CORBIT KELLY – The Corsair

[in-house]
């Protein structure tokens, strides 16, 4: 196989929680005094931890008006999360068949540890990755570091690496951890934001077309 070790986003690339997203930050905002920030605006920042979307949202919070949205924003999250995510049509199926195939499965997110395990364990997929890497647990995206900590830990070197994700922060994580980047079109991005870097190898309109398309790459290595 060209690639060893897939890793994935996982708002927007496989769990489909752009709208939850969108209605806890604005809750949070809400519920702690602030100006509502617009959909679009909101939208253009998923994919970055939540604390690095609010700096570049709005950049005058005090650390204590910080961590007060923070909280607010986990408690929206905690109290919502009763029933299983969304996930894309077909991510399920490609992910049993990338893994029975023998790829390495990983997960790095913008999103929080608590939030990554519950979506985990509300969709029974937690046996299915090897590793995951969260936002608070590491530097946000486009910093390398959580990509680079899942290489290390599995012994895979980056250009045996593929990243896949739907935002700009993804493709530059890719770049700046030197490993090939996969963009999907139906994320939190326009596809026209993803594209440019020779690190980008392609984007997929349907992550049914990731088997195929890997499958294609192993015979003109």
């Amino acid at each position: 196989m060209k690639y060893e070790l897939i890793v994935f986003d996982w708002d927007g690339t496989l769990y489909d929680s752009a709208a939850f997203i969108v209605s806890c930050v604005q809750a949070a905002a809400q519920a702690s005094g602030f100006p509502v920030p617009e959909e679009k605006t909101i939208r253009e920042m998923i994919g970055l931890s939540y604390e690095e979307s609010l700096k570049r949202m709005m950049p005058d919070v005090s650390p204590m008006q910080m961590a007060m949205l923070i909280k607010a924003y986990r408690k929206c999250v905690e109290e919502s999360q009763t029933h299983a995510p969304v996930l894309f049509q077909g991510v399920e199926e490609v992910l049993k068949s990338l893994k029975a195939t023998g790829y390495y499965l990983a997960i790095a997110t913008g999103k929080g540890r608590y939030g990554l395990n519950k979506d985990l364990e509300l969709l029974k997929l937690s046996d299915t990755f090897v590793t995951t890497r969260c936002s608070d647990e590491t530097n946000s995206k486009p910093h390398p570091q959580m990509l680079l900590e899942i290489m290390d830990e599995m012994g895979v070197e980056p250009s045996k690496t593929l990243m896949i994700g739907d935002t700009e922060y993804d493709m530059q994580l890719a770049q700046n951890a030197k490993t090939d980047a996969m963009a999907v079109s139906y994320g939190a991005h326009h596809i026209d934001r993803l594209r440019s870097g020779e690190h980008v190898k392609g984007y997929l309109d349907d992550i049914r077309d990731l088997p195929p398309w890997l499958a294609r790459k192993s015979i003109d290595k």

The new sugar coated release from Tennessee brothers (and a cousin) Kings of Leon is the final straw for any hopes of returning to the southern grit and glory they once expelled from the simple chords and rusty tones, what exalted them in the beginning. Come around Sundown is another polished FM radio album for rebellious mothers and top 40 teens, although there are specific jewels hidden amongst the album. It seems KOL have traded musical strength and original soul for a few weeks on the charts. Come around Sundown lacks even the infectious arena track, such as “Use Somebody,” although the single and video track “Radioactive” is a new sound for them, with choir accompaniment and male oohs, it brings some new insight to the soul of the band. The album comes off as a search, a trip of sorts, to the simpler southern roots they came from. But rather than return in the shabby car they arrived in, they fly a private jet. The tracks resemble studio time jam sessions, building blocks of a possibly great structure, but never really going anywhere. The opening track “The End” starts off with an arena sound, building up to a powerful verse, but never really advancing. With the chorus being “This could be the end” I’d sing along at a concert, but nothing more. Other tracks such as “Pyro” and “Birthday” are pretty, polished with the slightest diluted grit. The few tracks worth checking out are the more drum and bass powered ones, “Beach Side” “The Face.” Actually, the one shining performance throughout the album is the bass lines; Jared Followill keeps the lulling audience somewhat entertained with his four finger diversity. With the one track that’s really exceptional being “Mi Amigo” a song about a good friend with a southern fried groove. We even get a slight glimpse of the squeal rasps Caleb caught our attention with the first two albums. If you loved “Only by the Night” then you would most likely enjoy this album. If you haven’t yet, I recommend without limit listening to their second album, Aha Shake Heartbreak, it’s sad to think KOL will never create such music again. As Caleb swoons on The Face, “If you give up New York, I’ll give you Tennessee,” it seems even he can’t give up New York fame for Tennessee soul.